Shoes designed specifically for triathlons, also called “tri” shoes, are a good option for anyone looking to shave precious seconds off their time. Tri shoes sometimes have holes on the bottom to allow for drainage, and their pull tabs and single, outward-opening strap make them quicker to put on and take off than traditional road cycling shoes.
Choosing the right type of road cycling shoe is important, but you should also consider factors like weight, materials, closure, and appearance.
Lighter is better when it comes to road cycling shoes. More expensive shoes tend to be lighter, with the weight varying from around 10 ounces to 22 ounces per pair. The weight largely depends on the size of the shoe and the materials used in the uppers and outsole.
Uppers: Most road cycling shoes have leather or synthetic uppers, with synthetic materials usually weighing less. Some shoes may have areas of nylon mesh to increase breathability and further decrease weight.
Outsoles: Outsoles are usually made of carbon fiber, composite, nylon, or plastic. Carbon fiber is the lightest option and is usually found in more expensive shoes. A good outsole should be stiff, thin, and lightweight.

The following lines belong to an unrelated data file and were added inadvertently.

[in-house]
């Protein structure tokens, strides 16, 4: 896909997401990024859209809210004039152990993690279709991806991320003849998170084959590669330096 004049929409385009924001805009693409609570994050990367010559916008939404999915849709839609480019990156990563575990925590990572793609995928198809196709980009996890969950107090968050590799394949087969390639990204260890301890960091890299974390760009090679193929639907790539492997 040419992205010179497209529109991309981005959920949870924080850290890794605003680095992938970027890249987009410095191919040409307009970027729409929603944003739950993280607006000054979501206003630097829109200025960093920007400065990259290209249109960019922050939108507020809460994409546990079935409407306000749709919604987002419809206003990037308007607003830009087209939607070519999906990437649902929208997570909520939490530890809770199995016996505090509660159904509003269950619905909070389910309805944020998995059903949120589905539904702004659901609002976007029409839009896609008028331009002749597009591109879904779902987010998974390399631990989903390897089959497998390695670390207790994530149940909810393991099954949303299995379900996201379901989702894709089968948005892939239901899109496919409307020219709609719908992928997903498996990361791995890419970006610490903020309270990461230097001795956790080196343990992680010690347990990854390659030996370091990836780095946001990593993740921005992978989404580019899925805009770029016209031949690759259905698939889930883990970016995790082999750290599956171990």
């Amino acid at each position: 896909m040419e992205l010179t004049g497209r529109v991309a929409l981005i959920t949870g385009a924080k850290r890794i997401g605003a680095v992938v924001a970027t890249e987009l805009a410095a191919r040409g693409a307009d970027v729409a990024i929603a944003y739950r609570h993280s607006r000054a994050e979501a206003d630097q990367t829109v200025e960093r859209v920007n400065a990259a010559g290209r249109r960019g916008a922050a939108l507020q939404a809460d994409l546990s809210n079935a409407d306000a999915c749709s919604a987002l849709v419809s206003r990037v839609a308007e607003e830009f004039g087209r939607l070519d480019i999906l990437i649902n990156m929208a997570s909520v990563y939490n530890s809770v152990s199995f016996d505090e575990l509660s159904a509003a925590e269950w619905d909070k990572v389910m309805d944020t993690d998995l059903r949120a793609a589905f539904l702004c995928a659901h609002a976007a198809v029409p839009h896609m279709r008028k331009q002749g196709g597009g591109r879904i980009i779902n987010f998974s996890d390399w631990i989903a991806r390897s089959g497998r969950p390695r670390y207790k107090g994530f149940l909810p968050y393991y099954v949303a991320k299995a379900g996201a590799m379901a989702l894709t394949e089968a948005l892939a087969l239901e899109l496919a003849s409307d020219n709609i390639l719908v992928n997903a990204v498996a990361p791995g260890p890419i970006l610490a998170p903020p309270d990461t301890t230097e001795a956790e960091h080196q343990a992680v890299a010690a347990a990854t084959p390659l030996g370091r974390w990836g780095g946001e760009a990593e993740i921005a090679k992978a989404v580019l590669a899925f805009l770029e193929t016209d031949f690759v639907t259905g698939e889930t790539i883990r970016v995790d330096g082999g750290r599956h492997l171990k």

There are a few different closure systems on road cycling shoes, and they all aim for a tight fit that gives you the most control possible.
Laces are a traditional choice and can easily be tightened to your preference. Laces can be difficult to use when wet, and they take more time to get into and out of.
Hook-and-loop straps, such as Velcro, are quick to get into and out of and can easily be adjusted. They also function well when wet.
Ratchet buckles are somewhat more expensive but present a simple strap system that can be adjusted easily.
Dial and wire systems feature wire laces that can be tightened by turning a dial. These are convenient because they can be adjusted while you’re on the bike. These are usually found in mid-range shoes.